4. Insulate the walls with rigid foam to help keep your home energy efficient. It also maintains better air quality in your crawl space. There are a few types of insulation to use depending on ventilation. Some crawl spaces are ventilated, and other are not. Check with your local building association to determine ventilation codes for your area.
  5. If your floor is not concrete, consider a rubber drainage mat flooring option. After laying the mat floor cover with rigid foam insulation. Then cover with a moisture barrier. Seal the moisture barrier well with heavy duty tape. For extra protection, you can run the barrier up your insulated walls about 12 to 18 inches. Again, make sure to seal the walls with heavy duty tape.

Helpful Tips

Install shelves around the perimeter of your crawl space. This step is optional but adds additional protection against moisture damage. Keeping your items off the ground will help protect them in the case of a flood. Shelving also provides better organization.

Pack your items properly. You will want to store your items in dry, durable plastic containers with a secure lid. Choose a strong plastic container to keep out pests and withstand dust and moisture. Also, consider adding labels to your containers for easy recognition of what each container holds.  

Don’t overlook lighting! You can always use a flashlight, but adding lighting can heighten the convenience level. Without proper lighting, you might use the space less. The simple solution is to install a low voltage lighting system. Romex is an easy to use and affordable cable that has a tough thermoplastic sheath. The sheath is tough enough to prevent any damage from rodents. Easily learn to run electric and lighting through your space to make it accessible all hours of the day.

Whether your home is large or small, it’s always nice to have some extra space for storage. Plus, most homes and apartments have unused crawl spaces. If you follow all the steps provided here, you’re bound to have a clean and dry space to store your faux Christmas tree, kid’s bikes during the winter or surplus of kitchen supplies. Remember to consult a contractor when needed, and don’t forget to pack your items properly, for the best results. Happy storing!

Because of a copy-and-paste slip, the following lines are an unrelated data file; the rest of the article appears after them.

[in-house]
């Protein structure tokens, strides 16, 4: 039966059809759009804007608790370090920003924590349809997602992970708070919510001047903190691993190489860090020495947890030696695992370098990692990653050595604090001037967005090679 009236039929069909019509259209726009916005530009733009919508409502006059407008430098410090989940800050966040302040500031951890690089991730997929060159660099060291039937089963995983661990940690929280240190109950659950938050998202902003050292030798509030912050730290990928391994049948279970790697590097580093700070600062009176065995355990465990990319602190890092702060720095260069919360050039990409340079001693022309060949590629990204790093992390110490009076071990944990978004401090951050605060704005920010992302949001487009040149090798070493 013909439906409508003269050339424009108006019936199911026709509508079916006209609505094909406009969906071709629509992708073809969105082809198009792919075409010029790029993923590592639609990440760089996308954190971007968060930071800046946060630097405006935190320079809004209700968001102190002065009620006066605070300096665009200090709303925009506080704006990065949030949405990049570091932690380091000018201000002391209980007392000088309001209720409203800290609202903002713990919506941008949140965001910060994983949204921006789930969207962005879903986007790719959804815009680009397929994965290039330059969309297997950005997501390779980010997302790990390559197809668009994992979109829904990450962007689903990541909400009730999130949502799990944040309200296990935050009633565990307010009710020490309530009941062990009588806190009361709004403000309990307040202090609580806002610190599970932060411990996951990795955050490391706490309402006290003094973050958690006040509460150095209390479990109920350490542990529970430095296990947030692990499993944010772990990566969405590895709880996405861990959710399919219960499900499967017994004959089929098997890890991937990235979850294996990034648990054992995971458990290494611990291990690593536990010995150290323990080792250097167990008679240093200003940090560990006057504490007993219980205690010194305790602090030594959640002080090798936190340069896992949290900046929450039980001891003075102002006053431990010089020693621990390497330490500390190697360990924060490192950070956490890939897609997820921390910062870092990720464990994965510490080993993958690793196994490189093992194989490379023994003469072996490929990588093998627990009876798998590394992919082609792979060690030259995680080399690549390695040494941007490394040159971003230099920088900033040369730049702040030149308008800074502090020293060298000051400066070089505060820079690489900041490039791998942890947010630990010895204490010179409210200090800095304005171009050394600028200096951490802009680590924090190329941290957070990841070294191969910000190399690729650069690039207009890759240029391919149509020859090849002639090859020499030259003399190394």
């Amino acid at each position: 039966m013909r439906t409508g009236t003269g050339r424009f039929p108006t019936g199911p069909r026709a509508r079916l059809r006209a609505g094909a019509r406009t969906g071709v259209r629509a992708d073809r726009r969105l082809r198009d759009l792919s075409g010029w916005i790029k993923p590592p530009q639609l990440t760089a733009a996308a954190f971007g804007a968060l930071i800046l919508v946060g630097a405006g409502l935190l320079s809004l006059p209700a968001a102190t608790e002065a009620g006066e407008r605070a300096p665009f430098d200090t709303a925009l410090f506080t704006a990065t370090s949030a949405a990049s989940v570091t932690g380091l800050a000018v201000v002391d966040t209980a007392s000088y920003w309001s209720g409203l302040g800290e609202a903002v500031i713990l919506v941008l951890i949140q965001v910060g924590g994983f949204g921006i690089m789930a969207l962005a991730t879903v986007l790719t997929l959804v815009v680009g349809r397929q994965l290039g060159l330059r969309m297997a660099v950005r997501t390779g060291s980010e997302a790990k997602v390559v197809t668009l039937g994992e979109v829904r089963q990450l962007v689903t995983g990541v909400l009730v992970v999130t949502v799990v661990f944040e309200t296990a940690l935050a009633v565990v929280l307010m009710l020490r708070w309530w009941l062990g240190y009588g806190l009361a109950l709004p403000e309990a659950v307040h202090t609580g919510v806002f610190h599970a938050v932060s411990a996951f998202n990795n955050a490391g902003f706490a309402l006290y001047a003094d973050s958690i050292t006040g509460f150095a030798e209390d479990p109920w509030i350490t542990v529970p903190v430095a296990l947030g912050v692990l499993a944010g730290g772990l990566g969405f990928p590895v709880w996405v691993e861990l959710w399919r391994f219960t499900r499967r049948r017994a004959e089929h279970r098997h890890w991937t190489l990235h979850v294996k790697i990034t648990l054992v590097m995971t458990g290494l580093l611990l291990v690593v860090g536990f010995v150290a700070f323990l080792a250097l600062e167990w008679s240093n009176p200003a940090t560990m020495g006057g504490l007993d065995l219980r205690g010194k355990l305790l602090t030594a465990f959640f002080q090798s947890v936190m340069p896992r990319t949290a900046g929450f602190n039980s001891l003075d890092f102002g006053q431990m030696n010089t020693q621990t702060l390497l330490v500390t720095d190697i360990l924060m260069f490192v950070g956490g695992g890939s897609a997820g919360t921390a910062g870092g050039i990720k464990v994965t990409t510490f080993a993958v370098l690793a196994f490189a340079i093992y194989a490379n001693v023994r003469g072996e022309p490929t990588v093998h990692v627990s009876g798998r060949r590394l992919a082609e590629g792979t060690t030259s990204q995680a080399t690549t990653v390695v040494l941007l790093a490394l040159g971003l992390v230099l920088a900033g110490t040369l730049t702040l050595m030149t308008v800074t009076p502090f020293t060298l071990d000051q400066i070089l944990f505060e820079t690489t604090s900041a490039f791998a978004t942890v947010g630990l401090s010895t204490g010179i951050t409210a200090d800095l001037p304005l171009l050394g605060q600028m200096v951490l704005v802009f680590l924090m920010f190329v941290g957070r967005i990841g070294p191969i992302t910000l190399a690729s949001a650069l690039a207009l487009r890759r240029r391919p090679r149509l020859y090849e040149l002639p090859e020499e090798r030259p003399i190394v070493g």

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How to Turn Your Crawl Space Into Storage Space
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How to Turn Your Crawl Space Into Storage Space
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No matter how big or small your home, a need always remains for additional storage space. Here's how to turn your crawl space into storage space.
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Your Wild Home
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Megan

Editor at Your Wild Home
Hey! I'm Megan. I am a dog-lover and enjoy exploring the outdoors. Your Wild Home covers a lot of topics, including (but not limited to) home improvement, home decor, construction, real estate, and sustainability. I enjoy writing in third-person and I am addicted to chocolate, coffee, and terrible puns. Learn more on my About Me page!
  1. Reply

    Hey Megan,

    Really helpful ideas you had there. Now I can utilize more space. Thanks for sharing.

    • Nate W.
    • August 20, 2017
    Reply

    Thanks for posting Megan! We have a few spaces in our house we are looking at turning into storage. The garage isn’t big enough anymore, and I think that the garage is supposed to be a space used for cars… I think…?